Well, the calculator shows $1,413.70 / month for me when I select the “Web Application” common customer sample on the right hand side. Screenshots:

Oh, I see – you mean each server has two instances. So it’s not 3 EC2 servers, it is 3 x 2 = 6 EC2 servers. Fair enough, but the financial math would work even for six of them, although it’d go from just “massive overkill” to “gratuitous massive overkill with extreme prejudice” from a performance perspective.

I recently built a single server for our company and we found that the Mac Mini colo services offered the best price/performance for a server or two.

Compared to hosting with AWS, over several years it’s cheaper to buy a Mac Mini and colo it somewhere, with the Mac Mini simultaneously offering better performance. (Note: we’re upgrading the Mini to 16GB ram and SSDs with 3rd-party gear)

Compared with colo’ing a 1U server… well, actually most companies aren’t interested in selling 1U of colo space. I found most companies want to lease you at least a quarter of a cabinet. Obviously, a build-your-own 1U server is going to offer more compute power, but finding hosting may be difficult. Quad-core 2.2ghz i7, 16GB RAM, and 256GB SSD is overkill, actually, for a lot of server needs.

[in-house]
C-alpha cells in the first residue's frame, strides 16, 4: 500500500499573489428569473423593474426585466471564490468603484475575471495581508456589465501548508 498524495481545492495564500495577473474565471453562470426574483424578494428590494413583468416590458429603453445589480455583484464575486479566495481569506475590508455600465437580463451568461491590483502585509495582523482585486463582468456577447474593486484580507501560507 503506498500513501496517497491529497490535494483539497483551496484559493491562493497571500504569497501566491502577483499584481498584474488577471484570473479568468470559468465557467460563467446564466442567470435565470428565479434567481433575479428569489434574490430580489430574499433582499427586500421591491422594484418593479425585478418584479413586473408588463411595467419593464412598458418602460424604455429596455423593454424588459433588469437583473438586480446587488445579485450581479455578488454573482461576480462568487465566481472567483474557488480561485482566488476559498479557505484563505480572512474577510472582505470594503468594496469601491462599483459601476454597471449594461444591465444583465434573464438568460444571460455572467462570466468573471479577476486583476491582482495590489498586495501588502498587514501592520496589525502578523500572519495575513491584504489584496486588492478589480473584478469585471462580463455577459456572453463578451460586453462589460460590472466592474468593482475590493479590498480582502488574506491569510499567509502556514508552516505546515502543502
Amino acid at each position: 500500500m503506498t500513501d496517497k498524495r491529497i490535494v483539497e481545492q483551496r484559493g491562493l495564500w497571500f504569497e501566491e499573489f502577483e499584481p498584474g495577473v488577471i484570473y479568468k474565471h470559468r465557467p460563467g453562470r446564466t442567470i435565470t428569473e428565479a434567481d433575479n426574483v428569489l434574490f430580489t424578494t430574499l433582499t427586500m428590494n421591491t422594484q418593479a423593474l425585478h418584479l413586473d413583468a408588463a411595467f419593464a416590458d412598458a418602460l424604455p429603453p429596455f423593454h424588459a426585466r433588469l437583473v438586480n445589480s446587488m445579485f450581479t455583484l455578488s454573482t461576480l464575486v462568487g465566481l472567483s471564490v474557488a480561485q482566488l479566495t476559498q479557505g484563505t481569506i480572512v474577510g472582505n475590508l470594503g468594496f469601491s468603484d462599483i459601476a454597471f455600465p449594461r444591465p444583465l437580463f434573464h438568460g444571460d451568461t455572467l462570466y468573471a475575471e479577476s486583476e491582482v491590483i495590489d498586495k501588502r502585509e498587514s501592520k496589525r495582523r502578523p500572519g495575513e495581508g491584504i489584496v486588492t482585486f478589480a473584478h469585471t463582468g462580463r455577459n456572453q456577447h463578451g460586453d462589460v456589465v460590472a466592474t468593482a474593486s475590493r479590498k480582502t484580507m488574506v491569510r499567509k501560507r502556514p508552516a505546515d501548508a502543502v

I think the economics work because the Mac Mini colos basically rent colo space by the cabinet, and can fit 96+ Minis in a single cabinet, thus driving down the cost for end customers.

Just a thought that seems to be working for us.

I agree. Even after you throw in a rack, cabling, switch and backup power supply and assorted paraphernalia and include your monthly electricity bill I’m sure you will still be ahead. And especially so if you consider it on relative performance. I run my own servers and every time I look at the relative value proposition of switching to EC2 I can’t justify it on cost alone.

That said, the time spent building and maintaining them along with an inability to easily and quickly scale or to deal with server outages etc. means I probably wouldn’t make the same decision again. But it was a lot of fun.

To be clear,